Storage Grid 2: Cleversafe (!?)
By pmonday on Aug 21, 2006
Really, its all about distributed storage.
BitTorrent eases the burden on computers where information is stored as well as the bandwidth limitations of distributors of information by dividing an uploaded file into pieces and then letting clients grab the "torrents". A torrent is an abstraction that, underneath the covers, can come from many different locations. The result is a very resilient network (since pieces can come from many locations) as well as a network that distributes the burden of feeding data to other computers (CPU and Bandwidth).
Here's what seems like a bit of a tangent, Seti@Home and its underlying grid implementation, BOINC. BOINC gives a framework for distributing CPU intensive jobs to a global computer grid. I'm not sure where the design feature is (BOINC or Seti@Home), but Seti@Home distributes the same block of work to many different computers and compares the results to ensure the integrity of the computations on the remote computers. This ensures that a job is not tampered with when it is out in the wild. With so many free CPU cycles running around, why not distribute a job multiple times if it is for security purposes. Also, this redundancy allows the job to fail on one or more distributed computers without a significant impact on the overall job (since results will come in from another computer).
Cleversafe is very similar to both BitTorrent and BOINC/Seti@Home, yet a bit different. Cleversafe's primary purpose is data security and its secondary purpose seems to be distributed storage and a storage grid. I haven't downloaded the code yet or dug in deep, but the idea is to carve a file up (much like BitTorrent), encrypt the pieces, and feed them out to a grid of, potentially, low cost storage. This chunking of data gives us the benefits of BitTorrent and BOINC but in a secure distributed data scenario (we offload bandwidth requirements and storage requirements to other computers (amortized across them as well) while at the same time getting better resiliency and the ability to have highly parallel bandwidth and transfer rates when grabbing a single, chunked up file back to a host). Security appears to be well-addressed as the encryption occurs at the originator of the file, not at the leaf nodes. With this model it is simple to determine whether the data was tampered with while residing on a storage node. Further, it seems that you could easily "tune" the algorithms to function more like a torrent crossed with Seti@Home to ensure that you always had many nodes to recover your data from and if you were in a particularly untrustworthy mood, you could compare data from the multiple sources to have proof of tampering...though checksums should be good enough for most cases.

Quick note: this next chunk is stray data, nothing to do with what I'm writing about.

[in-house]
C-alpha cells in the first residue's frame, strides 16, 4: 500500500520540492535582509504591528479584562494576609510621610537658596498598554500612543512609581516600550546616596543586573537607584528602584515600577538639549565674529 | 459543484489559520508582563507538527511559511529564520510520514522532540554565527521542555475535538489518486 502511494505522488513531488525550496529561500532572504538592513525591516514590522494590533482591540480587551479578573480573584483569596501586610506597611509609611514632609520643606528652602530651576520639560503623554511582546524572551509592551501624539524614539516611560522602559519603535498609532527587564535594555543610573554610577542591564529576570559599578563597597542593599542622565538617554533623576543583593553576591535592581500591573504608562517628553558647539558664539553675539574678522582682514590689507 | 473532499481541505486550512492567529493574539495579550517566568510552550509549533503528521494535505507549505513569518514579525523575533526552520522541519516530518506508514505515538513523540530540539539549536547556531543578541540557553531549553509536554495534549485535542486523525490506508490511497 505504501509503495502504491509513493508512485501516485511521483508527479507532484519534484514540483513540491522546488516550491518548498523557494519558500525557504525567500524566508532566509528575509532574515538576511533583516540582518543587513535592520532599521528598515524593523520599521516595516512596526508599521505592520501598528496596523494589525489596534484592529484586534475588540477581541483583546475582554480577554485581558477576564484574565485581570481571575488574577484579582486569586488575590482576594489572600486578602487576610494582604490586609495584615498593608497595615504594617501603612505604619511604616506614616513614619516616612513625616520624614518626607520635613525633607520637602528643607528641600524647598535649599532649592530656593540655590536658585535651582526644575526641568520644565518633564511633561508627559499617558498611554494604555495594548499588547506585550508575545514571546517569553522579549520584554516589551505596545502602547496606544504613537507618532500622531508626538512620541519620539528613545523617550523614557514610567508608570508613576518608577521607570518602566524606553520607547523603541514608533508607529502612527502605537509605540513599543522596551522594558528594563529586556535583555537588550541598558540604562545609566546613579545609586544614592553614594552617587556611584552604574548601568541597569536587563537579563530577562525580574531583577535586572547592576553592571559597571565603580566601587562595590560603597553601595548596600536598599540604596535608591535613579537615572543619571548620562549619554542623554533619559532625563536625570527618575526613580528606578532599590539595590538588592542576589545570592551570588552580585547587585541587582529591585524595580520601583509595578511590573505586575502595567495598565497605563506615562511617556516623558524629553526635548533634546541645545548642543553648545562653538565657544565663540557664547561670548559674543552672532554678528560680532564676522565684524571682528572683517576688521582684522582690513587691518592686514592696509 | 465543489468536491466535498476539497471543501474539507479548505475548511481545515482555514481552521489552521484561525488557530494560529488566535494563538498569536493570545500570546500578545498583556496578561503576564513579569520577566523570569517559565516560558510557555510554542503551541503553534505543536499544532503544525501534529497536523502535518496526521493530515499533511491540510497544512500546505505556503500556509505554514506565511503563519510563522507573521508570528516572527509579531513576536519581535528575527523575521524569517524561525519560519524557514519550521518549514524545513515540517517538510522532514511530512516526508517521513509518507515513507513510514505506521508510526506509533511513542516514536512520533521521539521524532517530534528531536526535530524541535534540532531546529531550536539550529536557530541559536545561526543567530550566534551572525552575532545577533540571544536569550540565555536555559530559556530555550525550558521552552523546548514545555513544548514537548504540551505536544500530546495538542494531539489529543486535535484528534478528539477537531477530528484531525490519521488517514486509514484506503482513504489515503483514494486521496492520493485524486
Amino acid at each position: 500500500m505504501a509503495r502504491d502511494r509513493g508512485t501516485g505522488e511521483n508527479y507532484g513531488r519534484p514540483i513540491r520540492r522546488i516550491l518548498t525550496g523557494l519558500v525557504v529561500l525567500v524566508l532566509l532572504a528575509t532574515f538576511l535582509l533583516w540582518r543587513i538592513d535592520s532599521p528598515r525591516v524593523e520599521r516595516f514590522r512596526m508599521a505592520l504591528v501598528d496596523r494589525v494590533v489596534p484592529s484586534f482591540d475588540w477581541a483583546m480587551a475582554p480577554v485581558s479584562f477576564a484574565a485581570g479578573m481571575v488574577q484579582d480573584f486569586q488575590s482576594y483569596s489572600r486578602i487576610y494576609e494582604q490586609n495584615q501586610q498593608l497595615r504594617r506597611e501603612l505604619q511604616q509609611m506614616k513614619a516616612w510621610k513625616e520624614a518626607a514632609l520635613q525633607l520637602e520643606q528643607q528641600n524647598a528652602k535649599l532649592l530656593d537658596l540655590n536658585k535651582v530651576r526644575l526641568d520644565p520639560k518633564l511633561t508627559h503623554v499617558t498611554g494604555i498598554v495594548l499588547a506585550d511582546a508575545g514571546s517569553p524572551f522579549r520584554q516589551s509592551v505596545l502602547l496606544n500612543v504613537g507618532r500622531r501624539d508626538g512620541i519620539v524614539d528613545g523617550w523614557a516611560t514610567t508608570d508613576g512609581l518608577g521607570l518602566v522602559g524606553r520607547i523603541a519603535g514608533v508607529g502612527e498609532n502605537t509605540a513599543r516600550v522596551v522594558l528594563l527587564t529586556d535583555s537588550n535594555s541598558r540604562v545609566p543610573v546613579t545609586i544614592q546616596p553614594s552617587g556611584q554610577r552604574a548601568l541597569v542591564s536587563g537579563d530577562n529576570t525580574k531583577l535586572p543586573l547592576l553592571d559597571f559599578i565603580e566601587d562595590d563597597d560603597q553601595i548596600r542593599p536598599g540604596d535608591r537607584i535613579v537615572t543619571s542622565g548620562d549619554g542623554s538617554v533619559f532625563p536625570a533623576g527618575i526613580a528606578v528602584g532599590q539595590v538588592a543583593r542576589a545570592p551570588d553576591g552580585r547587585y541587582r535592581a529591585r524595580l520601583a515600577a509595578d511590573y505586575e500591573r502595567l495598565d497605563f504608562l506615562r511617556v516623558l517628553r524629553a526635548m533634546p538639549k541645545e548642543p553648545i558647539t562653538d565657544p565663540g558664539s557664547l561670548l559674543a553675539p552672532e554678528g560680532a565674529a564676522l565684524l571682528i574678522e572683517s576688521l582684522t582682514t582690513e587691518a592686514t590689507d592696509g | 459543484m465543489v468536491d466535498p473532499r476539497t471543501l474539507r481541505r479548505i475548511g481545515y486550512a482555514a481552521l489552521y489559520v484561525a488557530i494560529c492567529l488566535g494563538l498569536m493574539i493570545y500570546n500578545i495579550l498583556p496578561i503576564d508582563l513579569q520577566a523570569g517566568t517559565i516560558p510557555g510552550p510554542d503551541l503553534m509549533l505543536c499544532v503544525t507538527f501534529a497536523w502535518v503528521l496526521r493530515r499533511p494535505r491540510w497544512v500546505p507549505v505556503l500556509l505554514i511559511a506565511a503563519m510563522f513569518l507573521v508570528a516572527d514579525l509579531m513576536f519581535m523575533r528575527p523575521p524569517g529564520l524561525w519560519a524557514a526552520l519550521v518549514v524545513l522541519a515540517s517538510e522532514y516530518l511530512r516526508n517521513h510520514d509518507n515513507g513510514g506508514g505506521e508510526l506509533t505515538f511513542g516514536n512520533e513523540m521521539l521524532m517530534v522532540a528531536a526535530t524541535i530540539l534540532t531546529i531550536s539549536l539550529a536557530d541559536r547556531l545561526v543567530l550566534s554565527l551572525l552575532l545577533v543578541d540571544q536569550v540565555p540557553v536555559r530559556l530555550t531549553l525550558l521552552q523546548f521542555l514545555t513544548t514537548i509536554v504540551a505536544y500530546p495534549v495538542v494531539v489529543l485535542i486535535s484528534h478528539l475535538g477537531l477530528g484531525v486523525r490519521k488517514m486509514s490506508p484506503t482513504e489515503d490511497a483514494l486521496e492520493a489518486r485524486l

This is definitely some cool stuff but, of course, protect your keys! Here is a NY Times article about the project: A Move to Secure Data by Scattering Pieces.
Time to track down more docs on the project and see how open the open source is (the license appears to be GPL, very cool), gotta go!